About the importance of personal philosophy

“Character is higher than intellect. A great soul will be strong to live as well as think.”
~ Ralph Waldo Emerson

I have been assembling the jigsaw puzzle of my personal philosophy for years. And even though a big part of the wisdom that humanity accumulated is clustered and systematized, I hesitate to call myself an adherent of a particular school of thought. Labels are limitations, definitions create confinement.

Aspiring to break free from preconceptions, I want to stay open to new knowledge and preserve what in Zen-Buddhism is called “shoshin”, a beginner’s mind. Although most probably I failed, my sole intention throughout the entire book was to avoid being dogmatic or judgmental.

When it comes to personal philosophy, I am convinced that major guidance on how a person should think, act, and live is already elaborated. Many wise men of both present and past have left their legacy of thought. Since the brainwork was done by the best, I don’t need to reinvent the wheel. A more rational approach would be to resurface their ideas and use the most practical of them to engineer my own life philosophy. My goal is to take what history proved to be universally true principles and reapply them occasionally introducing minor adjustments for the reality of our times.

Now it is important to understand the difference between religion and personal philosophy. Practicality-wise some aspects of theological teachings could be perceived as unusable and even obsolete. The world witnesses how loose interpretations of the religious scriptures result in fanaticism that breeds disturbing and often tragic consequences: bigotry, discrimination, terrorism, and holy wars.

Contrarily, the whole purpose of the personal philosophy is the real-life application and improving one’s life as well as the lives of others. The word “personal” puts an emphasis on the fact that the change occurs first at the individual level. That means that an impulse to deliver collective good, in case such impulse exists, can only be fulfilled through inner spiritual work and not by an adherence to an external doctrine. Acting from within can never be a path of violence as it would imply being first violent to yourself.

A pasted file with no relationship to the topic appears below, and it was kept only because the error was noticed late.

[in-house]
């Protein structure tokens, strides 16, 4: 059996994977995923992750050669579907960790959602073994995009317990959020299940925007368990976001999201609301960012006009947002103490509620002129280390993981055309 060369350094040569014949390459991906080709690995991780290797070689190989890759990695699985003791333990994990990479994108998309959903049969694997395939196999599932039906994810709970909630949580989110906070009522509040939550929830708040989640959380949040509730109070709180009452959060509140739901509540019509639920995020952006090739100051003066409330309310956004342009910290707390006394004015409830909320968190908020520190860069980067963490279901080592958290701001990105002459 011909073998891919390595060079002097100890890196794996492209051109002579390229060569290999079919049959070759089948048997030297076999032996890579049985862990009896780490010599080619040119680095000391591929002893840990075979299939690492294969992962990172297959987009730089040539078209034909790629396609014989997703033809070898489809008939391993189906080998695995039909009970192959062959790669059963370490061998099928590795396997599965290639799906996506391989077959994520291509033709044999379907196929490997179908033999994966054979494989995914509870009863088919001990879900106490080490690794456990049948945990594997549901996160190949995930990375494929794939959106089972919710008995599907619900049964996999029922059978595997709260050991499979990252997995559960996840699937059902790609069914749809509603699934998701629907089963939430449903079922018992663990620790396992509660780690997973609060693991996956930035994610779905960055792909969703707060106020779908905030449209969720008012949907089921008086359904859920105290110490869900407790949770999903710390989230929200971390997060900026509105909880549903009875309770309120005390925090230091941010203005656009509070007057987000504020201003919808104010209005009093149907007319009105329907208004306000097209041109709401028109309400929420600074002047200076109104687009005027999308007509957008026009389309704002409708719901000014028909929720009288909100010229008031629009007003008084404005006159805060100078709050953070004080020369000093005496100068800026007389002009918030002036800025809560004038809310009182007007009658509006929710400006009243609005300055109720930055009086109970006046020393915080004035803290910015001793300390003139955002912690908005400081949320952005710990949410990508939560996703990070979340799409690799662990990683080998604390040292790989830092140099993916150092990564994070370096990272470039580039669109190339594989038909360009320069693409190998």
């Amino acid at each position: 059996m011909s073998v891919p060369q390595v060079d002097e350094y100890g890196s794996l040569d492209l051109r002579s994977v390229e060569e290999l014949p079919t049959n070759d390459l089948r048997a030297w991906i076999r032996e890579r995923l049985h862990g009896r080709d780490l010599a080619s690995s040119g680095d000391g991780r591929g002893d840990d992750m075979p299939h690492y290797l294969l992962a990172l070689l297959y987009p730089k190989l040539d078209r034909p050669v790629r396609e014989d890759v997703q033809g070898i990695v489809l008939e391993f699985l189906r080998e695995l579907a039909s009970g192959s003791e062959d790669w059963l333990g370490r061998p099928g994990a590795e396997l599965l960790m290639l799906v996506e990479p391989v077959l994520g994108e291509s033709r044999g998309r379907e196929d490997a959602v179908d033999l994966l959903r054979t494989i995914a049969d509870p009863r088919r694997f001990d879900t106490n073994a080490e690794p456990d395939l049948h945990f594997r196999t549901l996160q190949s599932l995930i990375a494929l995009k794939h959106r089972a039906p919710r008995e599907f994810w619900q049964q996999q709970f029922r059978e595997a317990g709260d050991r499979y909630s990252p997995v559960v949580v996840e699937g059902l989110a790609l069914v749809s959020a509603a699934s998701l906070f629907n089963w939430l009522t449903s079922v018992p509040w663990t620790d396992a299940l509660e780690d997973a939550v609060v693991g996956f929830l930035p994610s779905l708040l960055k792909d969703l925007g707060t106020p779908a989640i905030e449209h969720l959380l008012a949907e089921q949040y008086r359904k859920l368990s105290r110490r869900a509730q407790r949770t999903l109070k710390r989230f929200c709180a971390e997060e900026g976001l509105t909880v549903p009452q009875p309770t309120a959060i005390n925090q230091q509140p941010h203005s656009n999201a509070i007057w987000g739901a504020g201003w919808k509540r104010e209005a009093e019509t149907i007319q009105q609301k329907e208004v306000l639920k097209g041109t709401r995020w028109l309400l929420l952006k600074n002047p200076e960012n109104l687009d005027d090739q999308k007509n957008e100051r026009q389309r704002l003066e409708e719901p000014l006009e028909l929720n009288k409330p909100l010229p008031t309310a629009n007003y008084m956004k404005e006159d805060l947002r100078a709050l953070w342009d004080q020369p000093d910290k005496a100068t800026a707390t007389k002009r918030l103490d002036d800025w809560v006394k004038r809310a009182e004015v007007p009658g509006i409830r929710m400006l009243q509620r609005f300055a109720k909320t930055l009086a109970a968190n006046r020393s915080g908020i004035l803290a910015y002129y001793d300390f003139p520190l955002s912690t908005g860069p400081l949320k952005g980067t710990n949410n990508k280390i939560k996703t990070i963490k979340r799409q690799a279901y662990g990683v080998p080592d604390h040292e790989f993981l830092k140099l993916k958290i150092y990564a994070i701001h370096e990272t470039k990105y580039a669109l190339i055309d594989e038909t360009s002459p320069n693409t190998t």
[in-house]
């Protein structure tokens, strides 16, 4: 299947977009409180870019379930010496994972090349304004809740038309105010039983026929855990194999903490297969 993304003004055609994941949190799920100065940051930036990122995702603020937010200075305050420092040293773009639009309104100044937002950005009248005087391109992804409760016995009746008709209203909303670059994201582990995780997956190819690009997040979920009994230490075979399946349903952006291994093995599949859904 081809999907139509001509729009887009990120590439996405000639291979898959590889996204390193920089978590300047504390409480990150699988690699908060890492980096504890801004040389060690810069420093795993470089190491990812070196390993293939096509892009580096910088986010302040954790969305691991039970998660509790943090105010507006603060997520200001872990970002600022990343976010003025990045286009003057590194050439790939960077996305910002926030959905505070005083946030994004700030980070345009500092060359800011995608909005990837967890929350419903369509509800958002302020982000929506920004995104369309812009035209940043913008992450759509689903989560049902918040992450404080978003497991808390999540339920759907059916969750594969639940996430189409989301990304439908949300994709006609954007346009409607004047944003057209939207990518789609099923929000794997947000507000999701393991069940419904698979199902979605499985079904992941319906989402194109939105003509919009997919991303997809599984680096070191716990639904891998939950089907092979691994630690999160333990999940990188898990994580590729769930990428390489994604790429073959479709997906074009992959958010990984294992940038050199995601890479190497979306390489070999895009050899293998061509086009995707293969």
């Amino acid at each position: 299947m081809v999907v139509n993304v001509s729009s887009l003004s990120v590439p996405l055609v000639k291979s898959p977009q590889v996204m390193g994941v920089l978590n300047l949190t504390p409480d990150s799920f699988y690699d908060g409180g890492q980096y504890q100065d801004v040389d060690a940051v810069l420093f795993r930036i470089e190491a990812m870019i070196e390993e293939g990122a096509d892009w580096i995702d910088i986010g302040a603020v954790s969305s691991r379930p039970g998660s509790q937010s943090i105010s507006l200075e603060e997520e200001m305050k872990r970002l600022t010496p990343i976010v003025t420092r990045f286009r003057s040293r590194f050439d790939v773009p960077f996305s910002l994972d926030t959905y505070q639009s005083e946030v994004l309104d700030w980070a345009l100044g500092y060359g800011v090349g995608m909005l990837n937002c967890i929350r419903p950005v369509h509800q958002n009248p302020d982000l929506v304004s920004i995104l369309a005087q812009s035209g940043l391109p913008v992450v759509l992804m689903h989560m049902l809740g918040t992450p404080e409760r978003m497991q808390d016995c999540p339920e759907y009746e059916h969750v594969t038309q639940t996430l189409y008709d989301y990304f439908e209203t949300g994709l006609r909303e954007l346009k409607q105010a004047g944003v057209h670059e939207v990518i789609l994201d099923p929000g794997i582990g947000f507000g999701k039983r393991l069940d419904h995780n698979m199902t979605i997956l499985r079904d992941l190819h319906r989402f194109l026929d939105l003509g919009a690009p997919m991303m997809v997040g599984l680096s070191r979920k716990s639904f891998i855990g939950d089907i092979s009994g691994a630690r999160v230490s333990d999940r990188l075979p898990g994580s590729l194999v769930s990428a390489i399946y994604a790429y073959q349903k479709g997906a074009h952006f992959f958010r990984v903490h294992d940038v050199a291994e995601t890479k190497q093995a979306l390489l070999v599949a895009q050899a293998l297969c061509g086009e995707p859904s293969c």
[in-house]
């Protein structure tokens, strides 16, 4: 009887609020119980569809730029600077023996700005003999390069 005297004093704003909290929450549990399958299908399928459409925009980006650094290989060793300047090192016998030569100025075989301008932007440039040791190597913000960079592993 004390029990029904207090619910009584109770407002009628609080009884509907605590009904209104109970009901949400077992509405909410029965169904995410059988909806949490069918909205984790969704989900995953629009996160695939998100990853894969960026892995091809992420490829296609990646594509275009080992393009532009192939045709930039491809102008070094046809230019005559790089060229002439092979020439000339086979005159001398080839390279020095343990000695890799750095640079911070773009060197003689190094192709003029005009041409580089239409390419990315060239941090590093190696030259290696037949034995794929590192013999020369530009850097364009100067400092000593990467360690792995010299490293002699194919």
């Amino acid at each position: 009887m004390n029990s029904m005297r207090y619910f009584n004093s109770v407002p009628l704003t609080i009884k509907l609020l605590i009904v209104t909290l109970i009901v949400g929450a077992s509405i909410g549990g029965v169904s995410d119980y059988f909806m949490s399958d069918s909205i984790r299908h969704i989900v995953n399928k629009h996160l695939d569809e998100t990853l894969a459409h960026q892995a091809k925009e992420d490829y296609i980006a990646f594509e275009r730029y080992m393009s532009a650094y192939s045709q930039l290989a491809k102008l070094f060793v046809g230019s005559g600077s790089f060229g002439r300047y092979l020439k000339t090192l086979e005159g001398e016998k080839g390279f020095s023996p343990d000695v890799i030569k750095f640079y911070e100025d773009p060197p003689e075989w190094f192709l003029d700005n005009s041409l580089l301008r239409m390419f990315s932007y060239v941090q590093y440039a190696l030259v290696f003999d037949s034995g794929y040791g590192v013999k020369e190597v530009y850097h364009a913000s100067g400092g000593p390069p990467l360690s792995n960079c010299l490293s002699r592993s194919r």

I believe in the superiority of the personal philosophy over religiosity. I think that the quality of a man can be measured by the quality of his life principles. A life philosophy is a creed. It is a rock-solid system of values and rules that must be meticulously handpicked as their job is to ensure the achievement of the personal goals set ahead. A life philosophy is a weapon that blazes a trail through the entropy of everyday life. It is a strong spine that holds you straight when the vicissitudes of fate try to knock you down.

Personal philosophy is the core of the self-image. It defines the way you perceive and are perceived by others; it determines what kind of associations come to people’s minds when they think about you. And that brings us to an important question to meditate on:

What are you standing for?

“A man who stands for nothing will fall for anything.”

There are many things that I would like to include in this chapter, but I am constrained by the scope of this book so I will only touch four philosophies that in my opinion offer immediate practical value to a man of the modern age. These four are:

  • Buddhism
  • Stoicism
  • Existentialism
  • Reality Transurfing
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